Further Approximations for Demand Matching: Matroid Constraints and Minor-Closed Graphs

Authors Sara Ahmadian, Zachary Friggstad

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Sara Ahmadian
Zachary Friggstad

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Sara Ahmadian and Zachary Friggstad. Further Approximations for Demand Matching: Matroid Constraints and Minor-Closed Graphs. In 44th International Colloquium on Automata, Languages, and Programming (ICALP 2017). Leibniz International Proceedings in Informatics (LIPIcs), Volume 80, pp. 55:1-55:13, Schloss Dagstuhl – Leibniz-Zentrum für Informatik (2017)


We pursue a study of the Generalized Demand Matching problem, a common generalization of the b-Matching and Knapsack problems. Here, we are given a graph with vertex capacities, edge profits, and asymmetric demands on the edges. The goal is to find a maximum-profit subset of edges so the demands of chosen edges do not violate the vertex capacities. This problem is APX-hard and constant-factor approximations are already known. Our main results fall into two categories. First, using iterated relaxation and various filtering strategies, we show with an efficient rounding algorithm that if an additional matroid structure M is given and we further only allow sets that are independent in M, the natural LP relaxation has an integrality gap of at most 25/3. This can be further improved in various special cases, for example we improve over the 15-approximation for the previously- studied Coupled Placement problem [Korupolu et al. 2014] by giving a 7-approximation. Using similar techniques, we show the problem of computing a minimum-cost base in M satisfying vertex capacities admits a (1,3)-bicriteria approximation: the cost is at most the optimum and the capacities are violated by a factor of at most 3. This improves over the previous (1,4)-approximation in the special case that M is the graphic matroid over the given graph [Fukanaga and Nagamochi, 2009]. Second, we show Demand Matching admits a polynomial-time approximation scheme in graphs that exclude a fixed minor. If all demands are polynomially-bounded integers, this is somewhat easy using dynamic programming in bounded-treewidth graphs. Our main technical contribution is a sparsification lemma that allows us to scale the demands of some items to be used in a more intricate dynamic programming algorithm, followed by some randomized rounding to filter our scaled-demand solution to one whose original demands satisfy all constraints.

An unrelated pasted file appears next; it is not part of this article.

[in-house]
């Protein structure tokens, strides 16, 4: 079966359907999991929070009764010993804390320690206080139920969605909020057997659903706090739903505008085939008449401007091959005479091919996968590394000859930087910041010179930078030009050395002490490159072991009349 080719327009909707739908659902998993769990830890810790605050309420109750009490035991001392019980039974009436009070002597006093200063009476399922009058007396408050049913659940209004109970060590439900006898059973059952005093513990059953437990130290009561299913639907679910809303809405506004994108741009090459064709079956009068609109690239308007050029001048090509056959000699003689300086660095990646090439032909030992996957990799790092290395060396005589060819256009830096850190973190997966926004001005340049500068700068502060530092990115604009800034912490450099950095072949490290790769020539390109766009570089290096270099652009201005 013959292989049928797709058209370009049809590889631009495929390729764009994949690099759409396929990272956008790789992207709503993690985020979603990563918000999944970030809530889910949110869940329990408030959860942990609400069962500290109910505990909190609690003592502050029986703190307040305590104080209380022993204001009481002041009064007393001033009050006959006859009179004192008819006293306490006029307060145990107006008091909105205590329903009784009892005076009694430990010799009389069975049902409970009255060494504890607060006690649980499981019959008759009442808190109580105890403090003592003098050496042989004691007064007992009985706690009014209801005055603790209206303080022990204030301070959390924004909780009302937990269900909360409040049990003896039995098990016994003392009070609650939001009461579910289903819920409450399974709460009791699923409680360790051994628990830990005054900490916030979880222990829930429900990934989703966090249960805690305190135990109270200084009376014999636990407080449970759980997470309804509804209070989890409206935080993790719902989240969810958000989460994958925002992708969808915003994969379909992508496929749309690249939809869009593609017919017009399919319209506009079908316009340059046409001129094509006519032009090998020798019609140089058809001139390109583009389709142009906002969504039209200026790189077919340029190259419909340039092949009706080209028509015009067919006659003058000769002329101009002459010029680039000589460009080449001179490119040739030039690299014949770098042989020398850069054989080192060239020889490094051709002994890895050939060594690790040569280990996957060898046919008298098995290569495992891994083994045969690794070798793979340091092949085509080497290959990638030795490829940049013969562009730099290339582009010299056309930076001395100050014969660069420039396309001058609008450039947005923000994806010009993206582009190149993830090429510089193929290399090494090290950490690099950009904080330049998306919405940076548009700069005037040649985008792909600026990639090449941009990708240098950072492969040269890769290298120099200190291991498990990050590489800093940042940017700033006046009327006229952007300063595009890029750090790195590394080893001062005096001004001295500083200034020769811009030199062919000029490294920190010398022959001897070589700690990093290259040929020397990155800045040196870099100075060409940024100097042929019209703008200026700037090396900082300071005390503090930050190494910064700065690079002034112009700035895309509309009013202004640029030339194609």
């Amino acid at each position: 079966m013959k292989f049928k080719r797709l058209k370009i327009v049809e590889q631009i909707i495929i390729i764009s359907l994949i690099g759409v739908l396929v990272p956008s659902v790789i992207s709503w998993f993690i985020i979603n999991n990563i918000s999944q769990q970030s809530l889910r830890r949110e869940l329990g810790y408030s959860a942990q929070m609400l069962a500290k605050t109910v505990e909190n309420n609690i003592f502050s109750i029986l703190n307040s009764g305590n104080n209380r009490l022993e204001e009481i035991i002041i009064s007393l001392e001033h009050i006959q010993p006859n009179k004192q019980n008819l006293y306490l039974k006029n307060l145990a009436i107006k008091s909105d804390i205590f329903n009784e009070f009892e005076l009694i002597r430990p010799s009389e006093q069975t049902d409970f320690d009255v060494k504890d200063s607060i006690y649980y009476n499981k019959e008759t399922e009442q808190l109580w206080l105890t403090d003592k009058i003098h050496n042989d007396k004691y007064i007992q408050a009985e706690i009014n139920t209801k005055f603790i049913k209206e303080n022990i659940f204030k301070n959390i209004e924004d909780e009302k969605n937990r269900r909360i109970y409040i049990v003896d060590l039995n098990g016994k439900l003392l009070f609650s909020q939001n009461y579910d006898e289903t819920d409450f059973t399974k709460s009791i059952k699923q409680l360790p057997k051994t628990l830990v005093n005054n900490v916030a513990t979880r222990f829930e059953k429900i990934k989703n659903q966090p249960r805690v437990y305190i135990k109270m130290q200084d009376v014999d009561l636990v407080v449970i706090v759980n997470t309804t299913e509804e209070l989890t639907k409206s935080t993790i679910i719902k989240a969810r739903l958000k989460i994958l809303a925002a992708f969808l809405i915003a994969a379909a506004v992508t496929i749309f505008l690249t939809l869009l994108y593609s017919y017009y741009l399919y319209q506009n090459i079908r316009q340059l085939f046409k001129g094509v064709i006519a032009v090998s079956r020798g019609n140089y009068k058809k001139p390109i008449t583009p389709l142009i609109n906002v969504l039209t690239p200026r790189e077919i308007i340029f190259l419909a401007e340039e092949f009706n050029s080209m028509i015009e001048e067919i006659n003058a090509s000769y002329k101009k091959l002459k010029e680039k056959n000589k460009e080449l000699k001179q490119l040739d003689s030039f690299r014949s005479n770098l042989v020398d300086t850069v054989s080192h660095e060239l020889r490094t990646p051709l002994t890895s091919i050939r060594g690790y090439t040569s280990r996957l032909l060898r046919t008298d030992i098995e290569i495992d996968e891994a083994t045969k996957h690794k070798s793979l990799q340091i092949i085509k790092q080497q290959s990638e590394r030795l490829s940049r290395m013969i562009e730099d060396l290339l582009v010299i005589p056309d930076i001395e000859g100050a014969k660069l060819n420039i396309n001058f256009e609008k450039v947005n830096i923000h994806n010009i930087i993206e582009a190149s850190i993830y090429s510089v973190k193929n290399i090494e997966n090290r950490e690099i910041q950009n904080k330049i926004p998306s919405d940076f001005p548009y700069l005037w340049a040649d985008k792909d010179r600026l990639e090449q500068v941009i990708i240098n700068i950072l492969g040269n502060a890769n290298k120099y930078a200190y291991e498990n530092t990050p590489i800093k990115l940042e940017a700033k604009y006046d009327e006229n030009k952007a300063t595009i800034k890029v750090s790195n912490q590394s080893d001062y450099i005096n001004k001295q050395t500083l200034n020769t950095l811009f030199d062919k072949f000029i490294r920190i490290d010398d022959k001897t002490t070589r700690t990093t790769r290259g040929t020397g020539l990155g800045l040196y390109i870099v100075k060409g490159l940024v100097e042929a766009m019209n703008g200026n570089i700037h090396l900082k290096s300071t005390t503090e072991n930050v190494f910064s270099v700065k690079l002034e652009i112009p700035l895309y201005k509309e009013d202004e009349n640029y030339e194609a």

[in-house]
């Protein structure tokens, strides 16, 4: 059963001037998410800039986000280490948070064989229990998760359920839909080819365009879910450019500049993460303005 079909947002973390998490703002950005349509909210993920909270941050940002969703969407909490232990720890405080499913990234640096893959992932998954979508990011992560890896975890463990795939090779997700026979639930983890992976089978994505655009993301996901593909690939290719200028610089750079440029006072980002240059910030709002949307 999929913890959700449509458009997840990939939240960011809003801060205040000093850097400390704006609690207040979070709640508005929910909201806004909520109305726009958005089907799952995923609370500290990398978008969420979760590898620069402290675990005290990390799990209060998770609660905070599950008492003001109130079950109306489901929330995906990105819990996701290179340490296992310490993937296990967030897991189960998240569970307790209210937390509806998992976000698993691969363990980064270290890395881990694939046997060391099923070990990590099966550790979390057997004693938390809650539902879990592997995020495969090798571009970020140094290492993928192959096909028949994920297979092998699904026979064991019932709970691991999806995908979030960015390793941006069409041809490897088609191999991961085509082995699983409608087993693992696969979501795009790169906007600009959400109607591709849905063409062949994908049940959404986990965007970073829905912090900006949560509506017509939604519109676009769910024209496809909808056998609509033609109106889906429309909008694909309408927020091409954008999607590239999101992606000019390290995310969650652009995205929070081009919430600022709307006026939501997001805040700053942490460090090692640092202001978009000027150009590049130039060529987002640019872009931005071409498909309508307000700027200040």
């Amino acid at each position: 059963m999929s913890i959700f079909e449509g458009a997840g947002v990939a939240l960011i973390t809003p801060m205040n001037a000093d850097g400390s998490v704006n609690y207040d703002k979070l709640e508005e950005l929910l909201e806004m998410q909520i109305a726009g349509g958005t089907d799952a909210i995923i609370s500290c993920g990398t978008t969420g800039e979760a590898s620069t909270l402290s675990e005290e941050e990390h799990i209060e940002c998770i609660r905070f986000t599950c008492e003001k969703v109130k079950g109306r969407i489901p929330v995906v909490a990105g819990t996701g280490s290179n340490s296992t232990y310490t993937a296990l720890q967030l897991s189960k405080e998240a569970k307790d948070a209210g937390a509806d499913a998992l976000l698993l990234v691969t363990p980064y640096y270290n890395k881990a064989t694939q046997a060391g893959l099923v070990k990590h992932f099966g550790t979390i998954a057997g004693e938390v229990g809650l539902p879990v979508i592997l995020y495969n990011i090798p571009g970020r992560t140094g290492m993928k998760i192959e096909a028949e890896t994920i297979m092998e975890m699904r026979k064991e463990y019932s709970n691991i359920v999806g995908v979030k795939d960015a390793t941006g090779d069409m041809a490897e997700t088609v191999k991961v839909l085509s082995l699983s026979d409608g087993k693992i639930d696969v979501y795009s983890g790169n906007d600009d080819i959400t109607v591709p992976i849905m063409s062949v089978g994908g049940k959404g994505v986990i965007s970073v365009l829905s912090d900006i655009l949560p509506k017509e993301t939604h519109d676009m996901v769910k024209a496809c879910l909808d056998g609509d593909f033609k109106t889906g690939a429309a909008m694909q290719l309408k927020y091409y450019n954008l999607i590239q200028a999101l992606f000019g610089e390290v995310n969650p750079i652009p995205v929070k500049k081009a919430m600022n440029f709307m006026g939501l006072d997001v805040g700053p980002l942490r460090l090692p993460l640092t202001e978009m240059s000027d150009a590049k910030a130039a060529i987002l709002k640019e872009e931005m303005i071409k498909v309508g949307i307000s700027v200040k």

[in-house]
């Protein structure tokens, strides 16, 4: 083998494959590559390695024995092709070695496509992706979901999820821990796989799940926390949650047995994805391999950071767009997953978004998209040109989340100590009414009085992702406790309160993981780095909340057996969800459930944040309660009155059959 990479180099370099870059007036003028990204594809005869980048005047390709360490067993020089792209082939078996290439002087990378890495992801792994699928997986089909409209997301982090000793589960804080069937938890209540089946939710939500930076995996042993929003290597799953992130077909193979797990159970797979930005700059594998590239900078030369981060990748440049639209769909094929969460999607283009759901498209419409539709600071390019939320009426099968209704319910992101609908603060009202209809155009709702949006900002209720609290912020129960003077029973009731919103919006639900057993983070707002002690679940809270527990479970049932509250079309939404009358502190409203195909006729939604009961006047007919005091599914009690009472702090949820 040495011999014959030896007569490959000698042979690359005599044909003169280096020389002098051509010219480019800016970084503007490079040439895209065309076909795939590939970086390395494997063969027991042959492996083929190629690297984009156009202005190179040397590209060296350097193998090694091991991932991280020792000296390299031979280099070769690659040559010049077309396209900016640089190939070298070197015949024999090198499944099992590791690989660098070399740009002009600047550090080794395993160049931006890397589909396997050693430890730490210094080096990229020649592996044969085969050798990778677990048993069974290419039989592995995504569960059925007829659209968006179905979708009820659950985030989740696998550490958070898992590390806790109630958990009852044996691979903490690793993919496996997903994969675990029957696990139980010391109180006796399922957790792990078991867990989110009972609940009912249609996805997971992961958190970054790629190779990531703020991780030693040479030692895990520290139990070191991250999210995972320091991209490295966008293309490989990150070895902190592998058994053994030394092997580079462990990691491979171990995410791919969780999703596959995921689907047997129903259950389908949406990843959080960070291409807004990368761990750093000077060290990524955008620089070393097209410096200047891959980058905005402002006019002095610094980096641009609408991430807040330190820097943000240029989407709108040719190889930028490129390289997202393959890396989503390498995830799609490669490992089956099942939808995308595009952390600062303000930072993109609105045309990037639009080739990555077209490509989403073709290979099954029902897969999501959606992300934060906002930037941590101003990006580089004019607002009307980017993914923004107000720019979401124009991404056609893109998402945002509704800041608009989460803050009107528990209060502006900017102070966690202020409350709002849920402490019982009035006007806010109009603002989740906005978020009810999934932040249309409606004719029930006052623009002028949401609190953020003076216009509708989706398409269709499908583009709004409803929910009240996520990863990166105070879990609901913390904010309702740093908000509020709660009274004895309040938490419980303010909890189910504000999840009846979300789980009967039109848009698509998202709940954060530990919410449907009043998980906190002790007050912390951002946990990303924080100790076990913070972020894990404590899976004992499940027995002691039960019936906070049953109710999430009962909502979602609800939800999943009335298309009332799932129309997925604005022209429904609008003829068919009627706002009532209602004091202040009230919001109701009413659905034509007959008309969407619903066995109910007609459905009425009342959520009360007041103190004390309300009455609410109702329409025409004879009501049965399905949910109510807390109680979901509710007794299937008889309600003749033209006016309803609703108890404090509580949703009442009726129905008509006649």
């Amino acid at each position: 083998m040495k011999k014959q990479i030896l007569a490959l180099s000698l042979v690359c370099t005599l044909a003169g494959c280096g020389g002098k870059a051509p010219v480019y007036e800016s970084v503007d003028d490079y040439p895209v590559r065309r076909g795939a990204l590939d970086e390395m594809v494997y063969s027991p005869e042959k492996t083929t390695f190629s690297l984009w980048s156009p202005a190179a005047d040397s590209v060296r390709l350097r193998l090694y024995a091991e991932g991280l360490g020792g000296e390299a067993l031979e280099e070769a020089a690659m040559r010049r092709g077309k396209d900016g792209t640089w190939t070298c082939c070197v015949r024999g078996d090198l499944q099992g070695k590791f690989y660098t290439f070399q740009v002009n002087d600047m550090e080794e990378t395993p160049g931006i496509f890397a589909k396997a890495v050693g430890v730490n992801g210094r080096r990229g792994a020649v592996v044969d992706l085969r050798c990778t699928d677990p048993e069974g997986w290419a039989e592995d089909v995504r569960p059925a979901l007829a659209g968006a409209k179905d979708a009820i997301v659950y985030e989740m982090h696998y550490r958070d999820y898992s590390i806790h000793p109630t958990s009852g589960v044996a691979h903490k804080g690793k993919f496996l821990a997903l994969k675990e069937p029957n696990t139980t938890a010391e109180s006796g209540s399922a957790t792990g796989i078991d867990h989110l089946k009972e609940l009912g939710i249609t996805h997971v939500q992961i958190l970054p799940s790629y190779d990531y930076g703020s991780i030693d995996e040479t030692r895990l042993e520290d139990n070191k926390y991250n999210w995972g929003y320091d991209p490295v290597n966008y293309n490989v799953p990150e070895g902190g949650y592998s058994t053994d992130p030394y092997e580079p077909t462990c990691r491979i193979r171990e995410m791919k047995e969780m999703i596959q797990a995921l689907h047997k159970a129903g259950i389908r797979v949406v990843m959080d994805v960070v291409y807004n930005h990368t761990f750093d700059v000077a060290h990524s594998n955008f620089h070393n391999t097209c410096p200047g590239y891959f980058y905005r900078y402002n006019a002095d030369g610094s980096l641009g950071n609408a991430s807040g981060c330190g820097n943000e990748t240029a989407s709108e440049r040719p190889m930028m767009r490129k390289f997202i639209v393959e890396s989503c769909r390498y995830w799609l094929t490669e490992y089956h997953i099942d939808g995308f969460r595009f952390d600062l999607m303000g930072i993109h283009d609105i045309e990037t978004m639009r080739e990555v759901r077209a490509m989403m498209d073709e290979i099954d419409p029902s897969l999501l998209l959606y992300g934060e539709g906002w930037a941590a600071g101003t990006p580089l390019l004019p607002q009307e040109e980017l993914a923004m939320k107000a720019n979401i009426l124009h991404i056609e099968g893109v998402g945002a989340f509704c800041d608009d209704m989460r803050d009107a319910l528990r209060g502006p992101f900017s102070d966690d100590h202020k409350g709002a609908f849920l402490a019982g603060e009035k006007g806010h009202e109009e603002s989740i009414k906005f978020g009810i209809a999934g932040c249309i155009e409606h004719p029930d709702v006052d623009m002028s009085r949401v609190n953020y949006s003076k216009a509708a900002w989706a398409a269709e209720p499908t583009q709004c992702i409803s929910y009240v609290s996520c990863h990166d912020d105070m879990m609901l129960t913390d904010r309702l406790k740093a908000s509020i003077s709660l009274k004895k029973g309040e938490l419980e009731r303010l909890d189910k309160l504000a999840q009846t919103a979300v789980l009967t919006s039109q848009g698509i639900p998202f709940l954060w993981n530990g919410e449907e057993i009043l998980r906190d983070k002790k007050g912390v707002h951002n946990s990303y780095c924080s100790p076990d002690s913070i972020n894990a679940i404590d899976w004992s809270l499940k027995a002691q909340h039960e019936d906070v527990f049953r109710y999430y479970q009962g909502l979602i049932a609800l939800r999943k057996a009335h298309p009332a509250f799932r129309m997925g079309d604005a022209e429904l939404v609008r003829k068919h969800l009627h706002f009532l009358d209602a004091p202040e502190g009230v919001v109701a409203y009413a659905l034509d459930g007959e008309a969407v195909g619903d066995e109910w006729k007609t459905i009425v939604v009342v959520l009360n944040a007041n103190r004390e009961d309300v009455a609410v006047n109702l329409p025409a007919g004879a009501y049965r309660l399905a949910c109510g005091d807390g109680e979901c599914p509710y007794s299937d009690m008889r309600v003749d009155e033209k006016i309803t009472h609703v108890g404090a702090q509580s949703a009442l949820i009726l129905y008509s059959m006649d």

• Approximation Algorithms
  • Column-Restricted Packing
  • Demand Matching
  • Matroids
  • Planar Graphs


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